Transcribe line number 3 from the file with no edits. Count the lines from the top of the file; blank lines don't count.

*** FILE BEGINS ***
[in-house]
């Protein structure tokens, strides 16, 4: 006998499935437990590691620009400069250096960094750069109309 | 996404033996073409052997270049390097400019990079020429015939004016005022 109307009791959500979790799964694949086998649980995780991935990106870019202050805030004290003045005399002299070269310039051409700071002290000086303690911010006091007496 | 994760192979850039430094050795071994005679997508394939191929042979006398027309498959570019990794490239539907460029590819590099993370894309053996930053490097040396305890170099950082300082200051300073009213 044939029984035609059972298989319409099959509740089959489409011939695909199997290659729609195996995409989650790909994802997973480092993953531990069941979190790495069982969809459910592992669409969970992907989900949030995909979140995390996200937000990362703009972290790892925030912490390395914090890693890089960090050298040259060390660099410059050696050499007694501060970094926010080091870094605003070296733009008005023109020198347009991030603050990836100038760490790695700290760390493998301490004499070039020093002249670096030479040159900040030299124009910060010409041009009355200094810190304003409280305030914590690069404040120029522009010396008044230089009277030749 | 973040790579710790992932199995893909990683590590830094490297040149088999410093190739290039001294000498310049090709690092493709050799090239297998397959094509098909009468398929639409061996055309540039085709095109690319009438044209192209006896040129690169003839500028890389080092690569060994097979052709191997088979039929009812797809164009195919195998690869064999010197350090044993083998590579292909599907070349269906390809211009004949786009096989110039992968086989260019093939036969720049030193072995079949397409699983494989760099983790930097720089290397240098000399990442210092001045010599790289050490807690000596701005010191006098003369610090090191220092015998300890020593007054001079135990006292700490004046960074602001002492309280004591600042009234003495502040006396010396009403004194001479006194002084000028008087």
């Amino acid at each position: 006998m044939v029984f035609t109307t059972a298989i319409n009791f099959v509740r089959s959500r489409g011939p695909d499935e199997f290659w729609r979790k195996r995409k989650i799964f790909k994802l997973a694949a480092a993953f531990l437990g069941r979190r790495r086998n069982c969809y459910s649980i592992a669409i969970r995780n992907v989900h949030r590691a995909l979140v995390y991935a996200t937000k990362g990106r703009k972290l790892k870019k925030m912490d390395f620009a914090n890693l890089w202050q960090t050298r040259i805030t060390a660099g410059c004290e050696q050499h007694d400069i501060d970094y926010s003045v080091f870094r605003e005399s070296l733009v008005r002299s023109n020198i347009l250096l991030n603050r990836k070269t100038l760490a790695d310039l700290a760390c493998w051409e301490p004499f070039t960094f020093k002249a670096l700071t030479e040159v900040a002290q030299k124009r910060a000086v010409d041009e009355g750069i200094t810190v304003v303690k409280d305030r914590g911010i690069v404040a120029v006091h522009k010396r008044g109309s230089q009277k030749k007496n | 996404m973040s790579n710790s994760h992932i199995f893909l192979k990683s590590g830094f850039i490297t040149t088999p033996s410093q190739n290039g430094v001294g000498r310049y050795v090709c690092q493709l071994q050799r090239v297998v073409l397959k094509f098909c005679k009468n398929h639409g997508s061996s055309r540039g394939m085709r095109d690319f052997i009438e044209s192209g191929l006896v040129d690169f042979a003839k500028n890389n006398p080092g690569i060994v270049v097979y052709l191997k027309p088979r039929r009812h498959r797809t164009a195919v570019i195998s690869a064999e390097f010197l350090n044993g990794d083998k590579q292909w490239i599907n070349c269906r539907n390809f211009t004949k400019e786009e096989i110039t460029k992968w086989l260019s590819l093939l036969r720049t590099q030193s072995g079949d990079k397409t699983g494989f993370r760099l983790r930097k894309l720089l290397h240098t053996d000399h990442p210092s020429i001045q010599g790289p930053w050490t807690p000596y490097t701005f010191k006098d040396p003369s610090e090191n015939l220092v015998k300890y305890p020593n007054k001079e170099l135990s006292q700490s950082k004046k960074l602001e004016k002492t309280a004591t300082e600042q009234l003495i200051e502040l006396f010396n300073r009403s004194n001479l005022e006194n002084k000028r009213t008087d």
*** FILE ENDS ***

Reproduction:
């Amino acid at each position: 006998m044939v029984f035609t109307t059972a298989i319409n009791f099959v509740r089959s959500r489409g011939p695909d499935e199997f290659w729609r979790k195996r995409k989650i799964f790909k994802l997973a694949a480092a993953f531990l437990g069941r979190r790495r086998n069982c969809y459910s649980i592992a669409i969970r995780n992907v989900h949030r590691a995909l979140v995390y991935a996200t937000k990362g990106r703009k972290l790892k870019k925030m912490d390395f620009a914090n890693l890089w202050q960090t050298r040259i805030t060390a660099g410059c004290e050696q050499h007694d400069i501060d970094y926010s003045v080091f870094r605003e005399s070296l733009v008005r002299s023109n020198i347009l250096l991030n603050r990836k070269t100038l760490a790695d310039l700290a760390c493998w051409e301490p004499f070039t960094f020093k002249a670096l700071t030479e040159v900040a002290q030299k124009r910060a000086v010409d041009e009355g750069i200094t810190v304003v303690k409280d305030r914590g911010i690069v404040a120029v006091h522009k010396r008044g109309s230089q009277k030749k007496n | 996404m973040s790579n710790s994760h992932i199995f893909l192979k990683s590590g830094f850039i490297t040149t088999p033996s410093q190739n290039g430094v001294g000498r310049y050795v090709c690092q493709l071994q050799r090239v297998v073409l397959k094509f098909c005679k009468n398929h639409g997508s061996s055309r540039g394939m085709r095109d690319f052997i009438e044209s192209g191929l006896v040129d690169f042979a003839k500028n890389n006398p080092g690569i060994v270049v097979y052709l191997k027309p088979r039929r009812h498959r797809t164009a195919v570019i195998s690869a064999e390097f010197l350090n044993g990794d083998k590579q292909w490239i599907n070349c269906r539907n390809f211009t004949k400019e786009e096989i110039t460029k992968w086989l260019s590819l093939l036969r720049t590099q030193s072995g079949d990079k397409t699983g494989f993370r760099l983790r930097k894309l720089l290397h240098t053996d000399h990442p210092s020429i001045q010599g790289p930053w050490t807690p000596y490097t701005f010191k006098d040396p003369s610090e090191n015939l220092v015998k300890y305890p020593n007054k001079e170099l135990s006292q700490s950082k004046k960074l602001e004016k002492t309280a004591t300082e600042q009234l003495i200051e502040l006396f010396n300073r009403s004194n001479l005022e006194n002084k000028r009213t008087d």